It has been proven that installing a pacemaker in somebody’s neck to zap their occipital nerves reduces migraines. To a surprising degree, in fact.
One small problem: Nobody knows how the hell the thing actually works.
This isn’t a new device: It got approved a year ago in Europe because Europeans will pretty much stick anything in their bodies, mostly just for the hell of it.
The US has slightly more stringent standards, and so a test of 157 participants was conducted by Thomas Jefferson University. 105 had the zapper in their neck turned on, while the rest did not… and the zapped control group saw a drop in average number of migraines from 22 to 16.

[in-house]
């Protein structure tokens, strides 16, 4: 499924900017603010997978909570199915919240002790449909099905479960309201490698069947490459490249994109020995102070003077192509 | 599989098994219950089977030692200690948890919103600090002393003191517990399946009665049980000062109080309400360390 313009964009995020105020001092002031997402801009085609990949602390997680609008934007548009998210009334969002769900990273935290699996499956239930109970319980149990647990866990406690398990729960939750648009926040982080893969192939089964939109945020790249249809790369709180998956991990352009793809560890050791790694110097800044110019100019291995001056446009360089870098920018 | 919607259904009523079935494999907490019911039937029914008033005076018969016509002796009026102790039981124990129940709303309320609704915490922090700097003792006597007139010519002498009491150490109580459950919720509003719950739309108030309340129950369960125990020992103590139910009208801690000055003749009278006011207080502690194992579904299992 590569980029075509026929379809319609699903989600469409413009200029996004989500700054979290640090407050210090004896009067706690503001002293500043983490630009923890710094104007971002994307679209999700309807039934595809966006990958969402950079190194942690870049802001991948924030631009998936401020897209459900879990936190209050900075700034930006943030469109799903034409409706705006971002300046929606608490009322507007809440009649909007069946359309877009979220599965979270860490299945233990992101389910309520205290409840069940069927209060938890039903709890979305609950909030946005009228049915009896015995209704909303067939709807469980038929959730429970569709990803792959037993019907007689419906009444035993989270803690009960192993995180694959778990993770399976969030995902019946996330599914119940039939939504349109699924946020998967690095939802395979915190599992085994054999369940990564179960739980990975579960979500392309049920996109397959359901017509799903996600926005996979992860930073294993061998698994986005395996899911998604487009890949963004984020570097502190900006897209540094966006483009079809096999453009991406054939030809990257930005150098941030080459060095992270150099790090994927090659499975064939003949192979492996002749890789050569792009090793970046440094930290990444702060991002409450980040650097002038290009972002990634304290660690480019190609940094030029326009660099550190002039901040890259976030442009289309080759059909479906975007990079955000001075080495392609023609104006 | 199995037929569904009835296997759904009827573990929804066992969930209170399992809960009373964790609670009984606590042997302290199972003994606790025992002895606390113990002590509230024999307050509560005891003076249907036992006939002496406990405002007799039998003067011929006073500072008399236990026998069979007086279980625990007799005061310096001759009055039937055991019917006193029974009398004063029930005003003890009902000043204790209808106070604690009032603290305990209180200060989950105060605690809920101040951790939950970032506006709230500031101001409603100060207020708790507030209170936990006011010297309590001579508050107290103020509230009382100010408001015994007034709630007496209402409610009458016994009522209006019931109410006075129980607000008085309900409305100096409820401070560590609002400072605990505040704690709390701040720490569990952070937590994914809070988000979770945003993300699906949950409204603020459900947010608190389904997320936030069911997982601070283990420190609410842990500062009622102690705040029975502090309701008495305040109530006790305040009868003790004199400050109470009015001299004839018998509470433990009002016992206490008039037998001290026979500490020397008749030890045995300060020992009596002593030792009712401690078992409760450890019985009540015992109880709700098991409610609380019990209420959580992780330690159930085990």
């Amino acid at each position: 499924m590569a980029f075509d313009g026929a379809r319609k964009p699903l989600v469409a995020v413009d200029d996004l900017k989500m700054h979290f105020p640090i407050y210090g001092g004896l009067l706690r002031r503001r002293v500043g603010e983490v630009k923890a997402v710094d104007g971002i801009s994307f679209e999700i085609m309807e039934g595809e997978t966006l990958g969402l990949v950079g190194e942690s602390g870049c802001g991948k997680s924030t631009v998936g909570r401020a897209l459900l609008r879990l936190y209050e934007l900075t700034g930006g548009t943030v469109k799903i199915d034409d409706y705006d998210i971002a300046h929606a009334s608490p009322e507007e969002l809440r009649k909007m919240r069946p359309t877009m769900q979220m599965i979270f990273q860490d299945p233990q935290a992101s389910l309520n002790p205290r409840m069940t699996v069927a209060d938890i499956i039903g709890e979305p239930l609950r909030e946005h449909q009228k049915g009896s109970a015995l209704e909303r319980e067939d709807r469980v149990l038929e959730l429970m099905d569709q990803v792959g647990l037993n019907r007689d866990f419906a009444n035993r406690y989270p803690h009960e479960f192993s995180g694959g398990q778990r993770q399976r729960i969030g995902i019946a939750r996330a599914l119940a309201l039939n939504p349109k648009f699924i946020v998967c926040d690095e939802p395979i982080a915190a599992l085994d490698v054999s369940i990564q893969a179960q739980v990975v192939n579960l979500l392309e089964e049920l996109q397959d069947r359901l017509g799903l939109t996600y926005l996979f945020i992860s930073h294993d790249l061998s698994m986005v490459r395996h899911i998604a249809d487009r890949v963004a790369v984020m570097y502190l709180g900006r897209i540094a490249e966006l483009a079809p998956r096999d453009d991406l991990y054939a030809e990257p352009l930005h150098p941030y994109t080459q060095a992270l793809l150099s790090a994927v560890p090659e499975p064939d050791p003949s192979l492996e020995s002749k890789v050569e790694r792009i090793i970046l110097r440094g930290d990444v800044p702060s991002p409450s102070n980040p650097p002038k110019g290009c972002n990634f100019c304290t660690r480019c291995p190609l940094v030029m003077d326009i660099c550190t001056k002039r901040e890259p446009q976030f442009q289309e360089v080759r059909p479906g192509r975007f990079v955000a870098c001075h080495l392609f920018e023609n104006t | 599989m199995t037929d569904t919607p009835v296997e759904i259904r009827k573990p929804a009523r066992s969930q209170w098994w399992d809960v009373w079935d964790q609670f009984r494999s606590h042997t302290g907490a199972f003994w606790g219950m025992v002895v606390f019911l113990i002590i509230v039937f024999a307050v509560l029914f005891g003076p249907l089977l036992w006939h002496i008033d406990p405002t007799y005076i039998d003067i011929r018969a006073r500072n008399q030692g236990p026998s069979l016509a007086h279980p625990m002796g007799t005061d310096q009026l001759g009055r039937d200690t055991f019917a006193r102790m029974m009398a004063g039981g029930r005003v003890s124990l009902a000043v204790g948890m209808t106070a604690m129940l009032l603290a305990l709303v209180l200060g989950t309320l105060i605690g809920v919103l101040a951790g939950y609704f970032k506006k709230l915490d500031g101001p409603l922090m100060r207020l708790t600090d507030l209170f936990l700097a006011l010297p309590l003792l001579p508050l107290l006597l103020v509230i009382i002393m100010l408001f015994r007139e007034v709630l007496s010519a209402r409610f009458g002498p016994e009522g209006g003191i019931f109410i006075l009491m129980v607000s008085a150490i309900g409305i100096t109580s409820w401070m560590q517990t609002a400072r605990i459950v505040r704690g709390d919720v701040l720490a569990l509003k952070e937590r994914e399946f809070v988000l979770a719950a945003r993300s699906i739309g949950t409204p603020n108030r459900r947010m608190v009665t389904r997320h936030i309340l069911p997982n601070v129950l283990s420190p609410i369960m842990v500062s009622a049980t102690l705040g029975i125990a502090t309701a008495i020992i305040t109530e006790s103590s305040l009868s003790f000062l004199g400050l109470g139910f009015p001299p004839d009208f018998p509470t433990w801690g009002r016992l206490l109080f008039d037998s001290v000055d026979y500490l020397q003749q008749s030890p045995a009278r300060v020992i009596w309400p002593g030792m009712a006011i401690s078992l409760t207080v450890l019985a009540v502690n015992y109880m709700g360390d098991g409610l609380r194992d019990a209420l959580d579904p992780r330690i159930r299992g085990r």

That may not sound like a lot but if you get regular migraines, you are probably punching your screen right now screaming at me to tell you where to buy this thing. There are two problems standing in the way, unfortunately.
First, not unreasonably, scientists would like to be clear on what exactly repeated jolts to nerves may do, long-term.
Secondly, nobody has any idea how it works. It may reduce levels of pain neurotransmitters, which has some science behind it, but as of right now, it might as well be elves.
But we’re assuming this will be approved sooner rather than later, if for no other reason than an obscure rule in the FDA regulations that automatically passes anything involving shocks because, I quote, “it’s funny.”